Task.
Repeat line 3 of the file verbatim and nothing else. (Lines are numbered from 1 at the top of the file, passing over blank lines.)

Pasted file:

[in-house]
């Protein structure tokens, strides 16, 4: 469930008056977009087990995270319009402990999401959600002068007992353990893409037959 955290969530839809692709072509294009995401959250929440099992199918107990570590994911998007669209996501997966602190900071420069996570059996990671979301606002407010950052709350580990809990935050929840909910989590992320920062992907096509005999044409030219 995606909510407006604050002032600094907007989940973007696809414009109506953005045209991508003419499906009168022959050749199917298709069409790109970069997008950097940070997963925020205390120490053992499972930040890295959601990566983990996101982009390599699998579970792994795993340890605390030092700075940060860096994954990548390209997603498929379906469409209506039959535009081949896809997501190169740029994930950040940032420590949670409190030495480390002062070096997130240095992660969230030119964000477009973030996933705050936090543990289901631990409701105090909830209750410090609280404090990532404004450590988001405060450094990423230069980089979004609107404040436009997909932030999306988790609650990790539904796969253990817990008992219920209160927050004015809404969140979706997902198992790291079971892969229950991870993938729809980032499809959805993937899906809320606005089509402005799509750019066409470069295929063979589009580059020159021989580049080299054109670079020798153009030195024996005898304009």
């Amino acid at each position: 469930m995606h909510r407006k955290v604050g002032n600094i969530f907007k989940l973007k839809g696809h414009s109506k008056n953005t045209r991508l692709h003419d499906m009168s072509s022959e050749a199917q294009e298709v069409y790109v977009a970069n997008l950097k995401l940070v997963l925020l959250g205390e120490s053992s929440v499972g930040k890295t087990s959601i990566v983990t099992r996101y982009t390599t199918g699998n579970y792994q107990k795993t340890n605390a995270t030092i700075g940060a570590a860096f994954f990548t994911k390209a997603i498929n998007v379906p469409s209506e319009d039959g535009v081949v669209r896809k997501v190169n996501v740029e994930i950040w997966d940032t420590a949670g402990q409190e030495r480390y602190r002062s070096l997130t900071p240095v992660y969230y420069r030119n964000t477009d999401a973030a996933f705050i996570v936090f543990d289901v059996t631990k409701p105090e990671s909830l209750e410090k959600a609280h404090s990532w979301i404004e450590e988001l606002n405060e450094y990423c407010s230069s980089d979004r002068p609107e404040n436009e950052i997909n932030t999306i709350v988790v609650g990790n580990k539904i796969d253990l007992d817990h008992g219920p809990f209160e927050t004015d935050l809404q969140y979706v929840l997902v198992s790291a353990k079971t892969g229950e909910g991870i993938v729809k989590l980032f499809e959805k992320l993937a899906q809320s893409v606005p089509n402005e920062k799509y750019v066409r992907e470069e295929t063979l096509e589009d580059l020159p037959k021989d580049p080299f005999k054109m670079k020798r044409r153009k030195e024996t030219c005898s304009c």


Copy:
């Amino acid at each position: 469930m995606h909510r407006k955290v604050g002032n600094i969530f907007k989940l973007k839809g696809h414009s109506k008056n953005t045209r991508l692709h003419d499906m009168s072509s022959e050749a199917q294009e298709v069409y790109v977009a970069n997008l950097k995401l940070v997963l925020l959250g205390e120490s053992s929440v499972g930040k890295t087990s959601i990566v983990t099992r996101y982009t390599t199918g699998n579970y792994q107990k795993t340890n605390a995270t030092i700075g940060a570590a860096f994954f990548t994911k390209a997603i498929n998007v379906p469409s209506e319009d039959g535009v081949v669209r896809k997501v190169n996501v740029e994930i950040w997966d940032t420590a949670g402990q409190e030495r480390y602190r002062s070096l997130t900071p240095v992660y969230y420069r030119n964000t477009d999401a973030a996933f705050i996570v936090f543990d289901v059996t631990k409701p105090e990671s909830l209750e410090k959600a609280h404090s990532w979301i404004e450590e988001l606002n405060e450094y990423c407010s230069s980089d979004r002068p609107e404040n436009e950052i997909n932030t999306i709350v988790v609650g990790n580990k539904i796969d253990l007992d817990h008992g219920p809990f209160e927050t004015d935050l809404q969140y979706v929840l997902v198992s790291a353990k079971t892969g229950e909910g991870i993938v729809k989590l980032f499809e959805k992320l993937a899906q809320s893409v606005p089509n402005e920062k799509y750019v066409r992907e470069e295929t063979l096509e589009d580059l020159p037959k021989d580049p080299f005999k054109m670079k020798r044409r153009k030195e024996t030219c005898s304009c």